How Are Avatars Constructing Digital Identities in the Metaverse?
By Lokesh Rao, co-founder and CEO of Trace Network Lab
Metaverse has now become a buzzword in our everyday lives, making its way into the shortlist of the 2021 Collins Dictionary Word of the Year. At the center of the metaverse are the ‘Avatars’ that inhabit these immersive virtual environments.
Neal Stephenson came up with the concept of an avatar-populated metaverse as early as 1992 in his science-fiction novel Snow Crash. By that time, the word ‘netizen,’ meaning ‘citizens of the internet,’ was almost a decade old. But avatars and netizens are conceptually very different. What makes avatars stand out from everything else in internet history is the potential to carve a unique digital identity.
Avatars: ‘Augmenting’ Real Life With Virtual Identities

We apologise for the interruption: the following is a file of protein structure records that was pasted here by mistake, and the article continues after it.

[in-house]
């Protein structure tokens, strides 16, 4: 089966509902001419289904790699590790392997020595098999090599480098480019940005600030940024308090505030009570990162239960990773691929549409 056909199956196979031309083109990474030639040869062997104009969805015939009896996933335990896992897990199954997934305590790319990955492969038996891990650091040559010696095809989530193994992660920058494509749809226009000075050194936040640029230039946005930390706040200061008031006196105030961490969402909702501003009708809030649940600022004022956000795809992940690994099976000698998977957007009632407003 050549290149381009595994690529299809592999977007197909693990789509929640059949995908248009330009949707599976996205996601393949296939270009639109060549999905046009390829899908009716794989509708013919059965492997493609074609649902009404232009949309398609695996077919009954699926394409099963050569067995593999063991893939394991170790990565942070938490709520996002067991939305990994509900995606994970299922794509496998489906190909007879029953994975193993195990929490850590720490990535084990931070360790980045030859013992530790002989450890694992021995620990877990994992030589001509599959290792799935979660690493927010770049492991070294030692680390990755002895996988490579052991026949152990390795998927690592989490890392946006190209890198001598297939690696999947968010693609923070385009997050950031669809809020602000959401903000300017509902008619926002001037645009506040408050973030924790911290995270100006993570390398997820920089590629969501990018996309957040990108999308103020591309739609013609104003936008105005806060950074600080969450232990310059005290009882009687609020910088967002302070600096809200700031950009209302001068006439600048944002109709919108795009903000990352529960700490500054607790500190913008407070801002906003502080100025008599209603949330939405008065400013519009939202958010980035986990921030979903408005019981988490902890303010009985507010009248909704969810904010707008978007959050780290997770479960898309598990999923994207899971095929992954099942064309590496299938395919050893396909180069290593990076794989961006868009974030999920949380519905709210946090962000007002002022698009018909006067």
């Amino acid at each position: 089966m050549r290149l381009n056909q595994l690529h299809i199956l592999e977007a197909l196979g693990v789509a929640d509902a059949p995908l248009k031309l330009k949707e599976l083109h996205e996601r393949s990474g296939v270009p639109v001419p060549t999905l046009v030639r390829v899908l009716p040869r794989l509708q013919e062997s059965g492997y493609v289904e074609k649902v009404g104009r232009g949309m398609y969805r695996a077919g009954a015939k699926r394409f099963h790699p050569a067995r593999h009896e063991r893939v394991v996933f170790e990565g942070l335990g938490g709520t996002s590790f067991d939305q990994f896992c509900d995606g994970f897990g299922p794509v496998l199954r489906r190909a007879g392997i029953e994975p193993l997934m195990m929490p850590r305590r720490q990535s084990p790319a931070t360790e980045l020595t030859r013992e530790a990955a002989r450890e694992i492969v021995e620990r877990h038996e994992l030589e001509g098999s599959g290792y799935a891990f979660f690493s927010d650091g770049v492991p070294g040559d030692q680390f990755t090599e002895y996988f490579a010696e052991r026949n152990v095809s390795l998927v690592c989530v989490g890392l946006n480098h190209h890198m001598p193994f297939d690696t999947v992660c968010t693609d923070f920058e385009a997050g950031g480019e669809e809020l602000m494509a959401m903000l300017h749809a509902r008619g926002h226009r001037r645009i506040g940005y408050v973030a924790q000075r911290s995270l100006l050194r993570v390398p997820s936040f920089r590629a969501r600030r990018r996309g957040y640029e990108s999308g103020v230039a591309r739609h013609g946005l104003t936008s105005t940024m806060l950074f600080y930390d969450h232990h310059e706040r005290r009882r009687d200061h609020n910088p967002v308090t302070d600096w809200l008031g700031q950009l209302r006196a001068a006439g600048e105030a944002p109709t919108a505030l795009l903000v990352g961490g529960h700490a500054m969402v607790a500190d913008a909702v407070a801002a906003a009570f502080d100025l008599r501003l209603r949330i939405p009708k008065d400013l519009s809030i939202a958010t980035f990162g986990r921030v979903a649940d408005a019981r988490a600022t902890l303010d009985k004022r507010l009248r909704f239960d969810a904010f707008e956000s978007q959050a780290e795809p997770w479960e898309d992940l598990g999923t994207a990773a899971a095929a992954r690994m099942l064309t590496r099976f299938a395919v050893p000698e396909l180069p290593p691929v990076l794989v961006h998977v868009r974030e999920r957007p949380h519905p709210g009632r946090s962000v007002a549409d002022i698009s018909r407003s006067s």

Presently, we live in the Web2-enabled ‘Netizen-era,’ where users can represent themselves online through a user ID and a profile picture. For example, we use our email IDs to send emails from centralized service providers like Google and Yahoo. Sometimes we look for our friends' names and profile photos on Facebook or Instagram to send them a message. But the scenario is changing very rapidly. There are now talks of an emergent Web3 experience where user IDs and 2D profile photos will eventually become obsolete.
With the advancement of technology, the Age of Avatars facilitates users to manifest themselves in the virtual world visually. Work-related email conversations are now accompanied by virtual conference calls with the employee-avatars in attendance. For example, Microsoft Teams enables the avatar feature for all virtual meetings where the 3D figures will represent the participants. Thus, avatars emerge as a digital identity, an extension of ourselves in the virtual space.
Identities are tricky, especially when internet users construct one for the digital domain. Will these avatars be authentic personifications of users’ offline selves or wholly new and different identities? Users will have various choices to create a digital identity. These avatars will become a conduit for seamlessly connecting real and virtual worlds.